Will Renewed Indian Demand Drive Gold Prices Much Higher? Revised - Dramatic Difference!
Since last August, the Indian government placed a stranglehold on gold imports into the country by requiring that 20% of all gold imported be exported as jewellery. This forced the amount of gold imported to drop to 30% of former levels until October of last year. Then the amount imported rose to 38 tonnes a month and has been at that level since then. The amount of gold that was expected to be imported for the year was north of 1,200 tonnes. It only achieved an imported total of 825 tonnes, around 400 tonnes less than expected. So on the surface an easing of restrictions would have little impact on the gold price in London.
Lifting of restrictions
If, as we expect, the Indian government eases these restrictions in the end March budget, seven days ahead of the elections there, will it cause a jump in demand from the London market [where India sources its gold from] sufficient to send the gold price soaring? It appears so, until we peer under the obvious at the basics.
The reason the government gave was that it had to curb its Current Account Deficit, which has been part of the solution. It has since ‘officially’ pared that deficit back substantially. To ease restriction at the end of March would gain votes for the government, so it has every incentive to do so.
However, a simple easing up on restrictions will not be sufficient to increase demand. The reason is the very high duties the government started to raise from the start of 2013. At a total of 15% the duties on gold provide every incentive to smugglers to bring gold in illegally. It is guesstimated that 250 tonnes of gold are entering the country illegally and likely more. We guess this figure by the perceived shortages in the internal gold market there. At 250 tonnes of smuggling, there would be a shortfall on total imported volumes of gold on last year’s expected 1,200 tonnes of 150 tonnes if we work on the basis of these numbers. However, if we take the 38 tonnes a month and annualize that we get to 456 tonnes, which together with the 250 tonnes smuggled only takes total imported gold to 706 tonnes a 500 tonne shortfall on demand.
If the government dropped duties to 5% or less, the incentives to bring in gold illegally would fall dramatically. Would this stop smuggling? No, because the shortage of gold would persist. What it would do is to add a ‘shortage’ premium to the gold price over and above legally imported gold’s prices that would ensure continued smuggling.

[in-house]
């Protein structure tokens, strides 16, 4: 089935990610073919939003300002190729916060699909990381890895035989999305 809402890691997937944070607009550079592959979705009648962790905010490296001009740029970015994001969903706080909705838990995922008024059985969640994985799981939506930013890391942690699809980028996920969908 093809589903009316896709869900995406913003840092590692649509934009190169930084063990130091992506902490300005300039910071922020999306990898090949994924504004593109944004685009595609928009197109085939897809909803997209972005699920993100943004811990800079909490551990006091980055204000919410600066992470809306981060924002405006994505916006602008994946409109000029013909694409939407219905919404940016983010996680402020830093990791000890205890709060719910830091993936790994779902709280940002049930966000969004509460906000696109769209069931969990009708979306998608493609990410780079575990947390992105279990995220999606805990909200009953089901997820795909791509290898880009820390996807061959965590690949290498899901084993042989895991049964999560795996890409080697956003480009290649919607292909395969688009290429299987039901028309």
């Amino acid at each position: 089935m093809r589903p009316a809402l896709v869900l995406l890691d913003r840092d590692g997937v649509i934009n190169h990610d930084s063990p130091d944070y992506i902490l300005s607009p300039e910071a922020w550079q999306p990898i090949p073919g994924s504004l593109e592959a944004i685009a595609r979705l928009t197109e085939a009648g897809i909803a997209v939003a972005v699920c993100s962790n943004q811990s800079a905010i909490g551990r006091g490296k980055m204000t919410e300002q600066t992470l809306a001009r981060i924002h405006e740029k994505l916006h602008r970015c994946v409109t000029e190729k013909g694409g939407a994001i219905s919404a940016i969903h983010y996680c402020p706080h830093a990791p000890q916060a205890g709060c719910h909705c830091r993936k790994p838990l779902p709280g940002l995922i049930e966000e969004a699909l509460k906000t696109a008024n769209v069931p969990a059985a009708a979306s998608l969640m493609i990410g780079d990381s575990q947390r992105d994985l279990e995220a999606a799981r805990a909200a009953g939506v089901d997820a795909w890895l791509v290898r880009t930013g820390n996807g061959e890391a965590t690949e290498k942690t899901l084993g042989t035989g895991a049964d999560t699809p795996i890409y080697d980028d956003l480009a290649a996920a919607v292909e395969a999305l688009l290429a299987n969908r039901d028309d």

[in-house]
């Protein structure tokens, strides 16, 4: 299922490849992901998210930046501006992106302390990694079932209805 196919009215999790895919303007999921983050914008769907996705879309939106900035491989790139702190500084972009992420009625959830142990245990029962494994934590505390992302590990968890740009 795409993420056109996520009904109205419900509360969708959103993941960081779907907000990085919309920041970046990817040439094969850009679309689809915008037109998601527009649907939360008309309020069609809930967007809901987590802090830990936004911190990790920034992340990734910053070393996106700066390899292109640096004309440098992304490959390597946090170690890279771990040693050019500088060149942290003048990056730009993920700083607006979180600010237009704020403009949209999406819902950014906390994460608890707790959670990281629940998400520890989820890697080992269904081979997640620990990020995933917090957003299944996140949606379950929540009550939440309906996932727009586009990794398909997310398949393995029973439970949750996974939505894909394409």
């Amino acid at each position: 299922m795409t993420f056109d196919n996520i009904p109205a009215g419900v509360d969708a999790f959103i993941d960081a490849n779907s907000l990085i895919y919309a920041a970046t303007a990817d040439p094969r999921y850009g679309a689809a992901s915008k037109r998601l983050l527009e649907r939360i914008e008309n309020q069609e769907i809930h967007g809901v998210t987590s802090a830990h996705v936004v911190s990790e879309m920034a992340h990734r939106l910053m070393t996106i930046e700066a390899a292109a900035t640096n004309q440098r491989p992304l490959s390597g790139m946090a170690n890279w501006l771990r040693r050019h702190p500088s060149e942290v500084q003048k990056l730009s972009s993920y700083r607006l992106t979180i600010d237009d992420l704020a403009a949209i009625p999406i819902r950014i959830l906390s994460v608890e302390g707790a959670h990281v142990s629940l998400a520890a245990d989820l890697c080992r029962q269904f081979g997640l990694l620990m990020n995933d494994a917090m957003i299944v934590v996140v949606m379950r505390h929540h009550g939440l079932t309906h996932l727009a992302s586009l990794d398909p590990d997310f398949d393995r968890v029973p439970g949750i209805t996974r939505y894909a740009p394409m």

Current Account Deficit not dropping so much
One advantage to the government in allowing the current restrictions to persist is that the costs of smuggled gold are not added to ‘official’ figures when calculating the Current Account Deficit, giving the impression that it is dropping, when the reality is that it is not dropping anywhere near as much as reported by the government.
But the second reality is that the restrictions are keeping around 40% of demand for imported gold back. In part this is a defeat for government. Hence, there is little point in maintaining restrictions on gold imports.
Their political unpopularity must be weighed against the extra revenue the government is drawing in on the legally imported gold. With election beginning on April 7th we expect to see restrictions convincingly lifted so as to gain the most votes.
How much volume of gold would then be imported and its impact on gold prices?
What will that do to the volume of gold imports? We believe it would add a real total of around 500 tonnes and of demand to the London market. Is this enough to boost prices? Oh, yes! Now add the growing levels of total Asian demand and you see that the demand / supply levels are going to tip to a deficit in terms of available gold [We do not consider all above ground gold as available]. Rather like a see-saw tipping over almost any additional demand will overwhelm supply, let alone an additional 500 tonnes.
Supply has fallen by 1200 tonnes from 2013 [total estimated 5.500 tonnes] as U.S. sales have fallen away. So an amount of far less that 500 tonnes would have a disproportionate impact on the market, particularly when Indian and Chinese demand is growing constantly. If allowed to import all the gold wanted by Indian investors we may see 1,300 tonnes or more of demand from Indian investors in 2014.
Yes, gold prices would be pushed higher and likely much higher, by an easing of duties and restrictions on Indian gold imports!